I have a new sweater! Studies in Ice was an absolute joy to knit: the pattern is clear, and simple to follow, and the Lopi yarn knits up quickly. After some deliberation I went with the Seydisfjordir variant as I felt the rust and sand combination were a better fit for the chevrons, and I’m very pleased with the result.
For me this was a great learning experience as many of the techniques – long-tailed cast on, short rows, grafting with Kitchener Stitch – were new to me. This was also my first seamless garment, and it was fascinating to see the construction emerge as the sweater grew. It was also a chance to practice my colourwork – which sent me to the A Year of Techniques book to refresh my knowledge of dominance in stranded colourwork. I’m not totally satisfied with the yoke, however, as I sped through a couple of rows of single colour in the middle of the chart, and messed up the tension.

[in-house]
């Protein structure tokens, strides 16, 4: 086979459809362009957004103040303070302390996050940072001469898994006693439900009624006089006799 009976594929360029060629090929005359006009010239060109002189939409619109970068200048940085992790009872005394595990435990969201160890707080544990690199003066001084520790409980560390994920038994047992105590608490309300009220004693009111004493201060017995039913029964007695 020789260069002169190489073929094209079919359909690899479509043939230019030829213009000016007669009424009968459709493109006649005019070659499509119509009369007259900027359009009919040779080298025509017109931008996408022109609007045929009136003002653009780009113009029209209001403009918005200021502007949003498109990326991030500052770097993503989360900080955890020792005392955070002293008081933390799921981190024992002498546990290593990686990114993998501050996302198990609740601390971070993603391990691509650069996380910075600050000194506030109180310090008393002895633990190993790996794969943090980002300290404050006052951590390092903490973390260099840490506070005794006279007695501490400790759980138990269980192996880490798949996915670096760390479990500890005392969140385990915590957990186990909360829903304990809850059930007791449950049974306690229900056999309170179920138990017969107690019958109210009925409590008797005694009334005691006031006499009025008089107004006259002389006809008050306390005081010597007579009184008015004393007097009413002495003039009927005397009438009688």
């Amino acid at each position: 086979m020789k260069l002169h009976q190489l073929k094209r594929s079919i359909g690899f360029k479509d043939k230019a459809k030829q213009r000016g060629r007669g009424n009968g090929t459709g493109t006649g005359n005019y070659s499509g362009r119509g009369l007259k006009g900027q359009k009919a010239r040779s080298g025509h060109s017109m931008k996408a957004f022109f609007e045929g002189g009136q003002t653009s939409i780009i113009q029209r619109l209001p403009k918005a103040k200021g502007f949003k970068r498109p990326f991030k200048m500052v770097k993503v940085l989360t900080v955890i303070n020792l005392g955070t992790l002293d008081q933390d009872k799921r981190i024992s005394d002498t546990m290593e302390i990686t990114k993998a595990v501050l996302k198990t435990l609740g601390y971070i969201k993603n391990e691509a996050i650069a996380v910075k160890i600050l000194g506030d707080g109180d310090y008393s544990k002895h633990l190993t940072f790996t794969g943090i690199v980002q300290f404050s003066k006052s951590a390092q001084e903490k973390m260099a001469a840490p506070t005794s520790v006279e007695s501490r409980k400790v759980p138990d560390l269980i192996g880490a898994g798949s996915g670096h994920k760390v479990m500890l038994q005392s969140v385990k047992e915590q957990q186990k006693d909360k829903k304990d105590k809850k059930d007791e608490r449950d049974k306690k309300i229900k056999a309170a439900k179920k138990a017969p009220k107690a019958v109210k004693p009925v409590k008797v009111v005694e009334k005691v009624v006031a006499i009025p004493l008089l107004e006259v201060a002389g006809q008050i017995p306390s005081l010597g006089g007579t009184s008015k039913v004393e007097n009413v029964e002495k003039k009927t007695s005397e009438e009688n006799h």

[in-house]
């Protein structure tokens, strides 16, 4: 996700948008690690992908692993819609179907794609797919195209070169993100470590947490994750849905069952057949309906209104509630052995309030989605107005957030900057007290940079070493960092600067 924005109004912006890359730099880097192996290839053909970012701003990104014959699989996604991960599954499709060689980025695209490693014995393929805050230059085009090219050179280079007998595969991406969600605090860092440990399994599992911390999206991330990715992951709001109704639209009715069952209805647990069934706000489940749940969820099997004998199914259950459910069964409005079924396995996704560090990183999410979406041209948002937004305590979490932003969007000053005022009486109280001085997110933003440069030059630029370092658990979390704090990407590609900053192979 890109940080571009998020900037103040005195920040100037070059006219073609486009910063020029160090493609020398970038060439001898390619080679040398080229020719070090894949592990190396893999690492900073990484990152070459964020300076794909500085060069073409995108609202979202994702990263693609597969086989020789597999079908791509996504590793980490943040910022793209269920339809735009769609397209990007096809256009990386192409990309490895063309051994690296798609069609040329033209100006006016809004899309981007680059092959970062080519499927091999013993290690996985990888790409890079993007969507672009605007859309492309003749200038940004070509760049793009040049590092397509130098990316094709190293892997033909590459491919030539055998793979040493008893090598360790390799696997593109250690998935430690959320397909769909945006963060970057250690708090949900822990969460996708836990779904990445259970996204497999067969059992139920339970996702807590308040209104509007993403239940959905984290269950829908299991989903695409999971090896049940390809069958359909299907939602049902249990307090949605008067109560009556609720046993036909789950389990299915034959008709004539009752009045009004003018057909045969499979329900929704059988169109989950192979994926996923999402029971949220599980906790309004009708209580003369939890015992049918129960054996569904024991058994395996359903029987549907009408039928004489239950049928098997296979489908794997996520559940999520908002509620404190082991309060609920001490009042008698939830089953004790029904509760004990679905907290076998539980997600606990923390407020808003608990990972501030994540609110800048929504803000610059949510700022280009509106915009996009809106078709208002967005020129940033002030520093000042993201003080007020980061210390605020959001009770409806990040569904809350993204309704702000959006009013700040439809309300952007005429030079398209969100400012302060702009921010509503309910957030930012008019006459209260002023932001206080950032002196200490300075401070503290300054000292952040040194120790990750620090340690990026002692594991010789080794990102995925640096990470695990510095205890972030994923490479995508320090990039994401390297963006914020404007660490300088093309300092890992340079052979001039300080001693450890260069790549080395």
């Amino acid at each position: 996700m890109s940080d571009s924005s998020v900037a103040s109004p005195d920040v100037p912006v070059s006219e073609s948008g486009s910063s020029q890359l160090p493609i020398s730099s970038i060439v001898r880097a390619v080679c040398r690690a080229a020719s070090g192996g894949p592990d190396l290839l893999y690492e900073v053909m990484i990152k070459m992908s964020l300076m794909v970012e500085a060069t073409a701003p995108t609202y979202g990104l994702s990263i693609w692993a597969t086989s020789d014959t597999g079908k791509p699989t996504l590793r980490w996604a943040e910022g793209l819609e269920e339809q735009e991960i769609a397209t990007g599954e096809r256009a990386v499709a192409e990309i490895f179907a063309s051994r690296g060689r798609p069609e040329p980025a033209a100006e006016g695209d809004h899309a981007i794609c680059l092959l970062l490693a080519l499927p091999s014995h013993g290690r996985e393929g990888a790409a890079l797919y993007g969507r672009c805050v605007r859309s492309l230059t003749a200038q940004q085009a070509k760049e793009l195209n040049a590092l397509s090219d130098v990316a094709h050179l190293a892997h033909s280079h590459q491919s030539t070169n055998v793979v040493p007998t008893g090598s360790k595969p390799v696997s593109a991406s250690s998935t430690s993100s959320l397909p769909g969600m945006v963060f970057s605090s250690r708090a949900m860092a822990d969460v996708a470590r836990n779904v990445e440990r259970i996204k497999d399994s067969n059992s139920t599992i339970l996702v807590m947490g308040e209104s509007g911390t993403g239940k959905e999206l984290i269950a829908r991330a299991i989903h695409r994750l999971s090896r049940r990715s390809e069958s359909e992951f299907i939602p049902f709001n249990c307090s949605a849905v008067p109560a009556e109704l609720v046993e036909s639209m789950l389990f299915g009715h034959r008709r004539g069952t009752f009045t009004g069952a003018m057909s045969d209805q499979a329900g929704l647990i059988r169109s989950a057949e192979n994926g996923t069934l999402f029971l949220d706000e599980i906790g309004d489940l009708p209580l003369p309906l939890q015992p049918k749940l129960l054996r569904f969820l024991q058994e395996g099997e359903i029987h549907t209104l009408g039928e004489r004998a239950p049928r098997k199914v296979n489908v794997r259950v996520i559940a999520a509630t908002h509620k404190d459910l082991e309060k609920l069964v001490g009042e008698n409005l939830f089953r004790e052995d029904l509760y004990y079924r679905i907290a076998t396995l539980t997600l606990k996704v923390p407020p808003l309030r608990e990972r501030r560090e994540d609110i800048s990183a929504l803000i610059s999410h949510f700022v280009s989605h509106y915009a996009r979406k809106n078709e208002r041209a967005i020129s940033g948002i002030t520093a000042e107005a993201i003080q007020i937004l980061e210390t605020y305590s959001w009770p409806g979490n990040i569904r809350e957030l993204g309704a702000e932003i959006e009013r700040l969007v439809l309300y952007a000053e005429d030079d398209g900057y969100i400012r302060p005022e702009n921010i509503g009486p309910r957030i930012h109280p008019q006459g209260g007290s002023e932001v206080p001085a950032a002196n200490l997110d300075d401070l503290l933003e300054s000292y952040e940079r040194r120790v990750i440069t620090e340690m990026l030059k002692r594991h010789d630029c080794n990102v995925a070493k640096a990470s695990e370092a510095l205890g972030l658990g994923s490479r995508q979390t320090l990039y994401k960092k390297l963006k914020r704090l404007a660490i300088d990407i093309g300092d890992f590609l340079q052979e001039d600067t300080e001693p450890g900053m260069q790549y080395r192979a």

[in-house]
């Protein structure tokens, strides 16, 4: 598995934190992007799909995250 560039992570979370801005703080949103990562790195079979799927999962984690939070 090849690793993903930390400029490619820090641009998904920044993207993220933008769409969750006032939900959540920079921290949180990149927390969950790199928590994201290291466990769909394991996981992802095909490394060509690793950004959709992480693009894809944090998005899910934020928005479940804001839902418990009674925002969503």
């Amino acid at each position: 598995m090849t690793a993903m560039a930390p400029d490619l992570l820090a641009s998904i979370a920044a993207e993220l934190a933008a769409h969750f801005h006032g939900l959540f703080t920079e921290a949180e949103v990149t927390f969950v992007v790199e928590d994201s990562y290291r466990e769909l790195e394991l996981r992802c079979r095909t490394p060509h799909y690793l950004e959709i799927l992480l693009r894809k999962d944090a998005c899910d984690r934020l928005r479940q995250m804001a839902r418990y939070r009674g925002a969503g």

Lopi yarn was also new to me. It has a lovely ‘rustic’ feel to it, and varies in thickness, as it’s unplied, which took a little getting used to. I can tell that the sweater will be beautifully warm (my lap was certainly kept warm in the final stages of the knit 😂), and am looking forward to testing it’s reputed water-repellency. The yarn comes in a great range of colours, and I’m planning to make some more Lopi knits, hopefully venturing into their Alafoss (chunky), and Einband (lace) ranges too.
The only part of this project which was less than fun was, of course, blocking. The lack of space was an issue again, and the time of year (we’re getting into damp Autumn days) didn’t help: it took 4 days, and boosting the radiator, to dry it. It was tempting to skip blocking, as it already looked pretty good once the sleeves were grafted and the ends woven in, but blocking has eased the yoke tension, so it was worth the wait.